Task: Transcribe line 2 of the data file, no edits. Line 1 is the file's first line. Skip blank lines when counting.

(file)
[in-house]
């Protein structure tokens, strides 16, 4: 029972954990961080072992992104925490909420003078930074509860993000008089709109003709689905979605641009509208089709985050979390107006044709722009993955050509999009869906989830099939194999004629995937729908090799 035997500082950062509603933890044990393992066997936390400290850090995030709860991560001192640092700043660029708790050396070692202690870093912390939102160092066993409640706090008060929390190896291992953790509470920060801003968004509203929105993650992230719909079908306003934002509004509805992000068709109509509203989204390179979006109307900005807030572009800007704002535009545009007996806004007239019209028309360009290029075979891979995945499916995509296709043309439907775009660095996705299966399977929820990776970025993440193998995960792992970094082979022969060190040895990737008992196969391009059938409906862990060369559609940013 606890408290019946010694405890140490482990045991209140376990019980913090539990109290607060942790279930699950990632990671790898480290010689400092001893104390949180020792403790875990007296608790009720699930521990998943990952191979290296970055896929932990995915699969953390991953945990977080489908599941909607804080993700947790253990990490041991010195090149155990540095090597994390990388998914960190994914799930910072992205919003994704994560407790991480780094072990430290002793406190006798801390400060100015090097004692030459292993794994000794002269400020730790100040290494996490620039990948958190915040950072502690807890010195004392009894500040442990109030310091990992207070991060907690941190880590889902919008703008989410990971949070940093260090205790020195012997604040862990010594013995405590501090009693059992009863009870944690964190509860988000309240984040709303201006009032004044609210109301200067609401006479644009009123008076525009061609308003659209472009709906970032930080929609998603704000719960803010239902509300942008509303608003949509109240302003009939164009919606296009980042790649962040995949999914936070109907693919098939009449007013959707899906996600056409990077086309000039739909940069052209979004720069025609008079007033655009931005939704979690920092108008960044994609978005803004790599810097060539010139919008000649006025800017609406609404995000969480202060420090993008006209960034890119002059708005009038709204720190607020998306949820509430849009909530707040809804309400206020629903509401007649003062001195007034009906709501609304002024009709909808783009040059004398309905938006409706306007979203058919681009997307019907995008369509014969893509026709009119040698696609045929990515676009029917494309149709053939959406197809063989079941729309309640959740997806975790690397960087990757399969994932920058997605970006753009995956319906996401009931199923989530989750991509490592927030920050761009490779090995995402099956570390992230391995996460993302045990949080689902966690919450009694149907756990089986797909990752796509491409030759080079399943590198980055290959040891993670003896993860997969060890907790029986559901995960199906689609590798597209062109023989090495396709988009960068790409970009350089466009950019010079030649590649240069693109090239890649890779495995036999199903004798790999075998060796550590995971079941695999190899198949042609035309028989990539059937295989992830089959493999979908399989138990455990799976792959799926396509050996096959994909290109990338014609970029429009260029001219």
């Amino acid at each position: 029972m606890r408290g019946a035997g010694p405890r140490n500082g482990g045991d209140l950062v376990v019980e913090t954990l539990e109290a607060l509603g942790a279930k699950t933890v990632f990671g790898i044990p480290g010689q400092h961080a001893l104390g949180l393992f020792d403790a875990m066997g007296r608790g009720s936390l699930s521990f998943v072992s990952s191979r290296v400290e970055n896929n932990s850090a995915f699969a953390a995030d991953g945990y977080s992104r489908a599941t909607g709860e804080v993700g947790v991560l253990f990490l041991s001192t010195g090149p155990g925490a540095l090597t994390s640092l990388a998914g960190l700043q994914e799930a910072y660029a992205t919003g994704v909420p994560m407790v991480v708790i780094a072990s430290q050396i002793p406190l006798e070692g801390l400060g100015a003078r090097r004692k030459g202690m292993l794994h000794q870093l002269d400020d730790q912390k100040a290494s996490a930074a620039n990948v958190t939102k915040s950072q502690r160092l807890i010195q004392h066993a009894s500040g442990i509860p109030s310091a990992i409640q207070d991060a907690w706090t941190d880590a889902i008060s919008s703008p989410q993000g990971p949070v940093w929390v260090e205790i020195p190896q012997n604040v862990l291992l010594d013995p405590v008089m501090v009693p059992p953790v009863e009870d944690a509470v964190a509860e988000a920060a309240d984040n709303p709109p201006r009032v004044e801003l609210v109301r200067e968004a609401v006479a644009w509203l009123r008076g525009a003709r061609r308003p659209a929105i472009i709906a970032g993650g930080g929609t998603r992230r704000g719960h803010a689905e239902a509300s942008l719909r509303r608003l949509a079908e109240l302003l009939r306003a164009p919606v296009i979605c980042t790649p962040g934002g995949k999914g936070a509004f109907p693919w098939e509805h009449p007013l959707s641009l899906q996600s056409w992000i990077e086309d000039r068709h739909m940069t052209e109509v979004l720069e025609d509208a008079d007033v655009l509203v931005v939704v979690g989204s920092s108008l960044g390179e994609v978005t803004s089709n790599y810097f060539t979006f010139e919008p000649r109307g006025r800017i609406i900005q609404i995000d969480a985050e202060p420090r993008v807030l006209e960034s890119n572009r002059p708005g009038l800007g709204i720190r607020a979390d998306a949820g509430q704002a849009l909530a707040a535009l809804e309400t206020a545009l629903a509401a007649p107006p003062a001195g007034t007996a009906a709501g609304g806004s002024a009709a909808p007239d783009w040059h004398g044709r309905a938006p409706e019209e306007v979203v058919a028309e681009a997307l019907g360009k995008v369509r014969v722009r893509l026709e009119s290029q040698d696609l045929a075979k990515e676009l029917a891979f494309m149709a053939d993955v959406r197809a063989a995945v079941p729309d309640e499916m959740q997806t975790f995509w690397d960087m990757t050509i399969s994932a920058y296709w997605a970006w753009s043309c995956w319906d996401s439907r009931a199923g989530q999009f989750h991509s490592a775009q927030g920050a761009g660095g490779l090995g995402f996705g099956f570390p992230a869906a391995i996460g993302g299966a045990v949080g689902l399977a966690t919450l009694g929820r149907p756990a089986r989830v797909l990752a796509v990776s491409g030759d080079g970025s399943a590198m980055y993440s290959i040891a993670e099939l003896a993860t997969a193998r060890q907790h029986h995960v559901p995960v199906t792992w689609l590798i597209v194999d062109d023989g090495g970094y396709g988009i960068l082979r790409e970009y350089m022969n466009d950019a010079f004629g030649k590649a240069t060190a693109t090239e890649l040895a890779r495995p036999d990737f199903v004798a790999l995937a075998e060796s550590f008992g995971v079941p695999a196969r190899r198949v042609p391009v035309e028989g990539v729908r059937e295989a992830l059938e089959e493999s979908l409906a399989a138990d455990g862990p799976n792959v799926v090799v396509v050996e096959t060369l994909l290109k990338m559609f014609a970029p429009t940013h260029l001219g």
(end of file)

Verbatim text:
């Protein structure tokens, strides 16, 4: 029972954990961080072992992104925490909420003078930074509860993000008089709109003709689905979605641009509208089709985050979390107006044709722009993955050509999009869906989830099939194999004629995937729908090799 035997500082950062509603933890044990393992066997936390400290850090995030709860991560001192640092700043660029708790050396070692202690870093912390939102160092066993409640706090008060929390190896291992953790509470920060801003968004509203929105993650992230719909079908306003934002509004509805992000068709109509509203989204390179979006109307900005807030572009800007704002535009545009007996806004007239019209028309360009290029075979891979995945499916995509296709043309439907775009660095996705299966399977929820990776970025993440193998995960792992970094082979022969060190040895990737008992196969391009059938409906862990060369559609940013 606890408290019946010694405890140490482990045991209140376990019980913090539990109290607060942790279930699950990632990671790898480290010689400092001893104390949180020792403790875990007296608790009720699930521990998943990952191979290296970055896929932990995915699969953390991953945990977080489908599941909607804080993700947790253990990490041991010195090149155990540095090597994390990388998914960190994914799930910072992205919003994704994560407790991480780094072990430290002793406190006798801390400060100015090097004692030459292993794994000794002269400020730790100040290494996490620039990948958190915040950072502690807890010195004392009894500040442990109030310091990992207070991060907690941190880590889902919008703008989410990971949070940093260090205790020195012997604040862990010594013995405590501090009693059992009863009870944690964190509860988000309240984040709303201006009032004044609210109301200067609401006479644009009123008076525009061609308003659209472009709906970032930080929609998603704000719960803010239902509300942008509303608003949509109240302003009939164009919606296009980042790649962040995949999914936070109907693919098939009449007013959707899906996600056409990077086309000039739909940069052209979004720069025609008079007033655009931005939704979690920092108008960044994609978005803004790599810097060539010139919008000649006025800017609406609404995000969480202060420090993008006209960034890119002059708005009038709204720190607020998306949820509430849009909530707040809804309400206020629903509401007649003062001195007034009906709501609304002024009709909808783009040059004398309905938006409706306007979203058919681009997307019907995008369509014969893509026709009119040698696609045929990515676009029917494309149709053939959406197809063989079941729309309640959740997806975790690397960087990757399969994932920058997605970006753009995956319906996401009931199923989530989750991509490592927030920050761009490779090995995402099956570390992230391995996460993302045990949080689902966690919450009694149907756990089986797909990752796509491409030759080079399943590198980055290959040891993670003896993860997969060890907790029986559901995960199906689609590798597209062109023989090495396709988009960068790409970009350089466009950019010079030649590649240069693109090239890649890779495995036999199903004798790999075998060796550590995971079941695999190899198949042609035309028989990539059937295989992830089959493999979908399989138990455990799976792959799926396509050996096959994909290109990338014609970029429009260029001219």